Friday, January 14, 2005

More fun with cardinality 

Remember I was talking about the index of economic freedom last week and how I had issues with measurement? That's not nearly as offputting as these papers coming out at the American Economics Association meetings last weekend in which we made happiness a number (requires free subscription). Here's an example graph of the kind of thing we're talking about. (This one wasn't at the conference, but simply an exemplar of the work being done.)



The vertical axis is the result of two questions done in the World Values Surveys of 86 countries asking whether people were "happy" and whether they were satisfied with life. The horizontal scale is the standard of living in these countries as measured by per capita income.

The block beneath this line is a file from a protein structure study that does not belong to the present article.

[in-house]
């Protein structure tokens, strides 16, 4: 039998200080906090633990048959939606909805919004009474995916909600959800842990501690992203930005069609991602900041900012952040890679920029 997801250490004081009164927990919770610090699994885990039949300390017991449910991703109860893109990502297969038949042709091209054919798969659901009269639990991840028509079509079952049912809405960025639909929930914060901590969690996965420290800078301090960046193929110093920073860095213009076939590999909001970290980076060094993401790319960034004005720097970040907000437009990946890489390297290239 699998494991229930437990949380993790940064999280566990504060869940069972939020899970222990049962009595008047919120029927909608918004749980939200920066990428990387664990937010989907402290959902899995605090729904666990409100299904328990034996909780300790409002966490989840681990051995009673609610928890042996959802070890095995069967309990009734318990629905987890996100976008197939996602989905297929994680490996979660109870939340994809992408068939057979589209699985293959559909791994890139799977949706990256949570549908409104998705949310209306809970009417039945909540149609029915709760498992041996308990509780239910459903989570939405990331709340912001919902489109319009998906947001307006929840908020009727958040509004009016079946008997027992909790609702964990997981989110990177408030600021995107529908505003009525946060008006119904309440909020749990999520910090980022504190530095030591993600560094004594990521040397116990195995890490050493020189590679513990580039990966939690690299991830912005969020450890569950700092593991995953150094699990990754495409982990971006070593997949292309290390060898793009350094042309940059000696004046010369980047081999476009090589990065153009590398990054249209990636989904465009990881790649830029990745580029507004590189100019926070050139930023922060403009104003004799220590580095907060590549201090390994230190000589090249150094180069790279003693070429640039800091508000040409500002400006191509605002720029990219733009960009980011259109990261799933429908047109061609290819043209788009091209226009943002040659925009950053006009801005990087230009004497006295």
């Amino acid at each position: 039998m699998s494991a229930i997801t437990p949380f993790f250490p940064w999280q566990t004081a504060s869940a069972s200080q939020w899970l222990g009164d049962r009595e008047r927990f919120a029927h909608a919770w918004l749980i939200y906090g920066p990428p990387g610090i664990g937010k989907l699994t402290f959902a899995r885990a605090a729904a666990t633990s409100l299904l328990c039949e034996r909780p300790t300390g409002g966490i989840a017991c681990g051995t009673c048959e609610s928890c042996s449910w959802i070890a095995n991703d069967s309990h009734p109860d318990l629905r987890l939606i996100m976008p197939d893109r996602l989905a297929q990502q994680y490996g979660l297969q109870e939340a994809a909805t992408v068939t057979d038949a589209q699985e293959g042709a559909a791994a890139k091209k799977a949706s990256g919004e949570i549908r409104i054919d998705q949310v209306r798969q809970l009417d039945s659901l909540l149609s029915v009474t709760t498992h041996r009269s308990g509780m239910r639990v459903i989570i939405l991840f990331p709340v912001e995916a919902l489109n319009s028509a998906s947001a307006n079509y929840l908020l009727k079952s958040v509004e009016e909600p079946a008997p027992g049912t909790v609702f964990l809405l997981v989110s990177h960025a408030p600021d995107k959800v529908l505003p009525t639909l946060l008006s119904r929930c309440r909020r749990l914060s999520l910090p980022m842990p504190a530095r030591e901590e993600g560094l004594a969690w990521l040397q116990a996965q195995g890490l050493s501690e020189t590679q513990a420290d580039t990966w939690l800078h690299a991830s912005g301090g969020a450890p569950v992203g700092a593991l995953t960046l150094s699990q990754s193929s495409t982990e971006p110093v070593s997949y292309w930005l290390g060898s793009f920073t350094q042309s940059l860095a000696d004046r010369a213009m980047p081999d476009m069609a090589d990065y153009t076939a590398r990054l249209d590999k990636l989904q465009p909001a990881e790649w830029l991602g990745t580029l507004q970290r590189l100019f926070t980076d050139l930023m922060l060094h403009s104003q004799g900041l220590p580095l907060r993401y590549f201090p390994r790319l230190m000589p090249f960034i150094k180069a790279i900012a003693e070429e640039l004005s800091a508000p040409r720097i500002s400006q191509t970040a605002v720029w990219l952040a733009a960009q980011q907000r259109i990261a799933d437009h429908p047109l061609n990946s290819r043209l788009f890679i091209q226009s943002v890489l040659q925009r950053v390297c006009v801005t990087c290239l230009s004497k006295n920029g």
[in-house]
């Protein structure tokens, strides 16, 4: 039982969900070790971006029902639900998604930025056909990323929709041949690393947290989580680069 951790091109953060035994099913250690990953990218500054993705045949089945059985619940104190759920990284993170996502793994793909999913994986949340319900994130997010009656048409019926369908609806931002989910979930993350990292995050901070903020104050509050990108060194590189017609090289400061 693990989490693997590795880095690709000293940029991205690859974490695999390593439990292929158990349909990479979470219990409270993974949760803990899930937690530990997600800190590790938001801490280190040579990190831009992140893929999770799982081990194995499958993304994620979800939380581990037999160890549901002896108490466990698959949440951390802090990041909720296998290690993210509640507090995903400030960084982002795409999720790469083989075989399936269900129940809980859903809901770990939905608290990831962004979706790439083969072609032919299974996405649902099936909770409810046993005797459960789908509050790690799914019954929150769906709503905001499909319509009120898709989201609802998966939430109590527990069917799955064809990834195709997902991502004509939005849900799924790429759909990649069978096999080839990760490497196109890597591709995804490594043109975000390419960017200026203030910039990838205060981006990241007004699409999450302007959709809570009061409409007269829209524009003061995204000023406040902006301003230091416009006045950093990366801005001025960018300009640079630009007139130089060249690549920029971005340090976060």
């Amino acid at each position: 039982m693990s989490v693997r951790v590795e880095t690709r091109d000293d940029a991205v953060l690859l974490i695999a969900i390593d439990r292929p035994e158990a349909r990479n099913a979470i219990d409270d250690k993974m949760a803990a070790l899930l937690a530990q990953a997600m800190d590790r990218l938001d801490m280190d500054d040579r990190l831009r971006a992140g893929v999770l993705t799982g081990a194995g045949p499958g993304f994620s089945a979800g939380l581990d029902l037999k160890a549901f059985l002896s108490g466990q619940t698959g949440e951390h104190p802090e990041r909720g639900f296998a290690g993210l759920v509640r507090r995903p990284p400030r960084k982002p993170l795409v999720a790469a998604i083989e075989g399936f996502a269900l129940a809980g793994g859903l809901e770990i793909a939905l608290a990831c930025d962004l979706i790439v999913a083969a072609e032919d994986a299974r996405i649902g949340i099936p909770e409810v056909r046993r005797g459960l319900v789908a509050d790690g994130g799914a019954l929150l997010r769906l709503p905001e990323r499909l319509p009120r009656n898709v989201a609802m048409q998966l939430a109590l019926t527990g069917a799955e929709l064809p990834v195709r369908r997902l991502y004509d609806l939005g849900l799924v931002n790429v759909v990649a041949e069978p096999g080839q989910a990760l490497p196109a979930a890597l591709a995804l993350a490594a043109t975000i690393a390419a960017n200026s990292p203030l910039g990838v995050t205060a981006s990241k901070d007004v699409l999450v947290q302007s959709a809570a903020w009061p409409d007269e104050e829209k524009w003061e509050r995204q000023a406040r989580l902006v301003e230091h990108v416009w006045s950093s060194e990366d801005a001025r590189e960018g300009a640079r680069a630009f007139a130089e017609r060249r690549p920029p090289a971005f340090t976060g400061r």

Now the thing the researchers always point out is the decreasing slope of the line that describes that scatterplot -- adding much more to your GNP per capita doesn't add that much to your happiness. Of course, if you were to make the graph log-linear (log of (GNP/capita) vs. happiness) you might get back a straight line, indicating happiness increases with a percentage increase in your income. Not sure what the issue is there.

But the thing that bothers more is what the heck that vertical scale really measures? What does it mean to be 3-happy versus 4-happy? How can you compare happiness across different cultures?

Try this graph as well. Does happiness increase at an increasing rate with democracy? What does this graph mean?



So question is: why is it OK to use a cardinal scale to represent happiness?

[Top]